Boeing will try again to launch astronauts on its spaceship this weekend


Boeing is gearing up for yet another attempt to launch NASA astronauts onboard its Starliner spacecraft.

It’s a key test flight — the first time a crew will fly the vehicle to the International Space Station.

The launch was originally scheduled for May 6, but that attempt was called off with roughly two hours left in the countdown. Now, liftoff is expected at 12:25 p.m. ET Saturday from Cape Canaveral Space Force Station, Florida. The spacecraft will ride into orbit atop an Atlas V rocket built by United Launch Alliance, a joint venture of Boeing and Lockheed Martin.

The test flight is intended to show that the Starliner can safely carry astronauts to and from the space station. If it is successful, NASA can authorize Boeing to conduct routine trips to the orbiting outpost, which would give it a long-awaited second option to SpaceX’s Crew Dragon capsule.

Boeing’s May 6 launch was canceled because of an issue with a valve on the Atlas V rocket. NASA astronauts Barry “Butch” Wilmore and Sunita Williams were already seated and strapped into the capsule when mission controllers opted to stand down.

While work to fix the booster’s malfunctioning valve was underway, a separate problem — this time, a helium leak — was found in the Starliner capsule’s propulsion system, according to NASA. The discovery forced additional delays to a project that already has faced years of setbacks and budget overruns.

At a news briefing last week, mission controllers said the rocket’s valve was successfully replaced but added that the helium leak would not be repaired before the coming flight.

Steve Stich, manager of NASA’s Commercial Crew Program, said that the slow leak was extensively analyzed and that it was determined that it is unlikely to pose a threat to the crew, the mission or the spacecraft.

Repairing the leak would require a much longer delay because the spacecraft would need to be detached from the rocket, said Mark Nappi, Boeing’s vice president for the commercial crew program.

Stich called the issue a “design vulnerability,” because in the unlikely event that a number of systems were to fail while the helium leak persisted, it could leave the Starliner capsule without enough working thrusters to perform crucial maneuvers, including de-orbit burns to help the astronauts return to Earth.

In the end, however, mission managers said they felt comfortable proceeding with Saturday’s test flight.

“We could handle this particular leak if that leak rate were to grow even up to 100 times,” Stich said.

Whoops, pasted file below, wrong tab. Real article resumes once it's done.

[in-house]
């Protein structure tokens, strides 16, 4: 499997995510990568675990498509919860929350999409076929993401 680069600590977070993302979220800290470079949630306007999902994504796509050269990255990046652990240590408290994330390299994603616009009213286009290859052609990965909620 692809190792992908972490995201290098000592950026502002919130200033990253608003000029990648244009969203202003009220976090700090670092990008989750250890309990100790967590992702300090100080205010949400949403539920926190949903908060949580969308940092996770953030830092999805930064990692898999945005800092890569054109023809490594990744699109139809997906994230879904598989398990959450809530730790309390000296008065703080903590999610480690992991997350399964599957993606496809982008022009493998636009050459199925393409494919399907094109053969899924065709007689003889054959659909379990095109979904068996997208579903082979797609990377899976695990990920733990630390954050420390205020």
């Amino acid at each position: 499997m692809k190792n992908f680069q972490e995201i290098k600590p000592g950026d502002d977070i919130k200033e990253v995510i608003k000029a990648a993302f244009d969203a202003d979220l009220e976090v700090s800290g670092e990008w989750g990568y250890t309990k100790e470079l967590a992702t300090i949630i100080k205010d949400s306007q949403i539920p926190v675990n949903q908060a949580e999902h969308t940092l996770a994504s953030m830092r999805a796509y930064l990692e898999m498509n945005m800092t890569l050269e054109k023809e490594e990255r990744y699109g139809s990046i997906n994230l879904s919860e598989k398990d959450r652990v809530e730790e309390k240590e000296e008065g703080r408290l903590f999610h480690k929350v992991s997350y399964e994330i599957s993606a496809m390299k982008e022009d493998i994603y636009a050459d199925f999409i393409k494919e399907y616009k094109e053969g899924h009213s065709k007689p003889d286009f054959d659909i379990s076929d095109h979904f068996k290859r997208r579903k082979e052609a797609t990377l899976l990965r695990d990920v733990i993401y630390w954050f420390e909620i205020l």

Representatives from NASA, Boeing and United Launch Alliance met Wednesday for a readiness review and officially voted to continue with Saturday’s launch preparations.

Butch Wilmore, left, and Suni Williams in their space suits give thumbs up (John Raoux / AP file)Butch Wilmore, left, and Suni Williams in their space suits give thumbs up (John Raoux / AP file)

Butch Wilmore, left, and Suni Williams in their space suits give thumbs up (John Raoux / AP file)

Wilmore and Williams, who quarantined in Houston while engineers worked on the rocket and the spacecraft, arrived back at NASA’s Kennedy Space Center in Florida on Tuesday.

If all goes according to plan, they will spend about a week at the International Space Station before they return to Earth and touch down at the Starliner’s primary landing site at New Mexico’s White Sands Missile Range.

Boeing hopes to challenge the dominance of Elon Musk’s SpaceX, which has been carrying NASA astronauts to and from the space station since 2020. Both companies developed their spacecraft as part of the Commercial Crew Program, which NASA established after its space shuttle fleet retired, to provide incentives and help pay for creating commercially built vehicles able to reach low-Earth orbit.

However, the Starliner program has experienced many bumps along the way.

In 2019, the capsule’s uncrewed debut flight was cut short after software glitches prevented it from attempting to dock at the space station. Subsequent fuel valve issues caused several delays before Boeing was able to demonstrate in 2022 that the Starliner could dock at the ISS and return to Earth.

The company as a whole has also faced heightened scrutiny after a panel blew out midflight on one of its 737 Max 9 airplanes.

This article was originally published on NBCNews.com



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